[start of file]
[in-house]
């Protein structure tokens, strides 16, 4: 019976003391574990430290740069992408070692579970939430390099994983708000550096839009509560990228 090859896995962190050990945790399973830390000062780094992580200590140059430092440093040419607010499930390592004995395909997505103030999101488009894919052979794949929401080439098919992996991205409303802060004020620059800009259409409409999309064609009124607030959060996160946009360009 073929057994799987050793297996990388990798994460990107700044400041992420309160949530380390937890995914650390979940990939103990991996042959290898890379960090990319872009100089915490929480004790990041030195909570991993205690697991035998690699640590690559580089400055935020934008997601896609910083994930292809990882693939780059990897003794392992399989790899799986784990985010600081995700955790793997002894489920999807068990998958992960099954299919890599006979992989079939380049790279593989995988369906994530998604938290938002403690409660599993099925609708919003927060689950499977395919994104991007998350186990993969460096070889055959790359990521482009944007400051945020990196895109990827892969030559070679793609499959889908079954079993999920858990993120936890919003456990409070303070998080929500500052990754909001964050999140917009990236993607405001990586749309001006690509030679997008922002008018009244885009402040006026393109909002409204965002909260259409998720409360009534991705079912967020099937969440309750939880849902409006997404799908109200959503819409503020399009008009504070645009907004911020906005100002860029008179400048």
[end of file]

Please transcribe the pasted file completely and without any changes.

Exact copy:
[in-house]
């Protein structure tokens, strides 16, 4: 019976003391574990430290740069992408070692579970939430390099994983708000550096839009509560990228 090859896995962190050990945790399973830390000062780094992580200590140059430092440093040419607010499930390592004995395909997505103030999101488009894919052979794949929401080439098919992996991205409303802060004020620059800009259409409409999309064609009124607030959060996160946009360009 073929057994799987050793297996990388990798994460990107700044400041992420309160949530380390937890995914650390979940990939103990991996042959290898890379960090990319872009100089915490929480004790990041030195909570991993205690697991035998690699640590690559580089400055935020934008997601896609910083994930292809990882693939780059990897003794392992399989790899799986784990985010600081995700955790793997002894489920999807068990998958992960099954299919890599006979992989079939380049790279593989995988369906994530998604938290938002403690409660599993099925609708919003927060689950499977395919994104991007998350186990993969460096070889055959790359990521482009944007400051945020990196895109990827892969030559070679793609499959889908079954079993999920858990993120936890919003456990409070303070998080929500500052990754909001964050999140917009990236993607405001990586749309001006690509030679997008922002008018009244885009402040006026393109909002409204965002909260259409998720409360009534991705079912967020099937969440309750939880849902409006997404799908109200959503819409503020399009008009504070645009907004911020906005100002860029008179400048």